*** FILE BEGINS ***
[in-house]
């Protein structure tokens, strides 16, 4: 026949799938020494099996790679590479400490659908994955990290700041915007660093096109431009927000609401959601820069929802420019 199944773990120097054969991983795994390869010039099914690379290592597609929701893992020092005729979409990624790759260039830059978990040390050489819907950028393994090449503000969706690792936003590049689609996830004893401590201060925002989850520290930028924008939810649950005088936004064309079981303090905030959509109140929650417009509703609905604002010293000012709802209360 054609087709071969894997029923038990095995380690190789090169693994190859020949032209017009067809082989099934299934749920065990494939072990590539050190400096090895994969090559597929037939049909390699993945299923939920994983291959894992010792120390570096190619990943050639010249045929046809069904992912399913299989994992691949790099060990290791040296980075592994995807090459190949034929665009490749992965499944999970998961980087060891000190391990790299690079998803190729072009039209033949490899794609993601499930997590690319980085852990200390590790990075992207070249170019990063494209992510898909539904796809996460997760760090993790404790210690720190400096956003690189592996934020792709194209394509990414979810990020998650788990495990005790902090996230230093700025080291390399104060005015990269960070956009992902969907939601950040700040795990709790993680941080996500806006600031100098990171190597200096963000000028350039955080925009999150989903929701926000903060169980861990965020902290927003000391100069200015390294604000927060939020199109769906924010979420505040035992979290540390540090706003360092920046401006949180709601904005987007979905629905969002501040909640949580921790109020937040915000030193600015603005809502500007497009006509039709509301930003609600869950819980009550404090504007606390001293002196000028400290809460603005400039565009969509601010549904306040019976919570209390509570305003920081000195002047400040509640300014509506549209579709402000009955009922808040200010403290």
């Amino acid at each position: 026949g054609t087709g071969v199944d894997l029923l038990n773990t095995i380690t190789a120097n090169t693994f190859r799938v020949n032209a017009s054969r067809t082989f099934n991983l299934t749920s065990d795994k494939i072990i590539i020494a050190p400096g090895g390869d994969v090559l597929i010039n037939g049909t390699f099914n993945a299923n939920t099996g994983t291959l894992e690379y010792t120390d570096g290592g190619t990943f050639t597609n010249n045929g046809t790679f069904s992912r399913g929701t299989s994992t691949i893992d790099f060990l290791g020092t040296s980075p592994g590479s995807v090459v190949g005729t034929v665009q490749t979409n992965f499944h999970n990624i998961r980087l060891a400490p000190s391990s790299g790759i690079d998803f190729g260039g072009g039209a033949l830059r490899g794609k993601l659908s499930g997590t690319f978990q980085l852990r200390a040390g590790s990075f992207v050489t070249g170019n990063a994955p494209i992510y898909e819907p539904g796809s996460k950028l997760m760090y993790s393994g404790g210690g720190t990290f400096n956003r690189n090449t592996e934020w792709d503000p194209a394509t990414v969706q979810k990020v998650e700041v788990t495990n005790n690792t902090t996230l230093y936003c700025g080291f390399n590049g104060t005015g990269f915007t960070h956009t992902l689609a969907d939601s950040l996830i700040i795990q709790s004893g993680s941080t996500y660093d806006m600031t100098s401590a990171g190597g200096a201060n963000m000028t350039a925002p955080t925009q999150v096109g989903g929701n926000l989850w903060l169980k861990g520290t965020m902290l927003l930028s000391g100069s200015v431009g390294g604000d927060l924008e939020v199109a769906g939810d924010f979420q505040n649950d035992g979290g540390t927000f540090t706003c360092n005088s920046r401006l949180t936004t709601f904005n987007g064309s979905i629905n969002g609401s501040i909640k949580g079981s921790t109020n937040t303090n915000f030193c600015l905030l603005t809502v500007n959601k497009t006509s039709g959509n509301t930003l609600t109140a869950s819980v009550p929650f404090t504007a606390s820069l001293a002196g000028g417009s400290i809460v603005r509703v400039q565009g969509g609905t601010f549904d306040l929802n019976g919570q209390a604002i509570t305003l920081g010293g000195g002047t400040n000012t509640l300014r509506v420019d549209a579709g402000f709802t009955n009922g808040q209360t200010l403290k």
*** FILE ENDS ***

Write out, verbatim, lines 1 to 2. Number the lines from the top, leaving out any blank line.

[in-house]
């Protein structure tokens, strides 16, 4: 026949799938020494099996790679590479400490659908994955990290700041915007660093096109431009927000609401959601820069929802420019 199944773990120097054969991983795994390869010039099914690379290592597609929701893992020092005729979409990624790759260039830059978990040390050489819907950028393994090449503000969706690792936003590049689609996830004893401590201060925002989850520290930028924008939810649950005088936004064309079981303090905030959509109140929650417009509703609905604002010293000012709802209360 054609087709071969894997029923038990095995380690190789090169693994190859020949032209017009067809082989099934299934749920065990494939072990590539050190400096090895994969090559597929037939049909390699993945299923939920994983291959894992010792120390570096190619990943050639010249045929046809069904992912399913299989994992691949790099060990290791040296980075592994995807090459190949034929665009490749992965499944999970998961980087060891000190391990790299690079998803190729072009039209033949490899794609993601499930997590690319980085852990200390590790990075992207070249170019990063494209992510898909539904796809996460997760760090993790404790210690720190400096956003690189592996934020792709194209394509990414979810990020998650788990495990005790902090996230230093700025080291390399104060005015990269960070956009992902969907939601950040700040795990709790993680941080996500806006600031100098990171190597200096963000000028350039955080925009999150989903929701926000903060169980861990965020902290927003000391100069200015390294604000927060939020199109769906924010979420505040035992979290540390540090706003360092920046401006949180709601904005987007979905629905969002501040909640949580921790109020937040915000030193600015603005809502500007497009006509039709509301930003609600869950819980009550404090504007606390001293002196000028400290809460603005400039565009969509601010549904306040019976919570209390509570305003920081000195002047400040509640300014509506549209579709402000009955009922808040200010403290």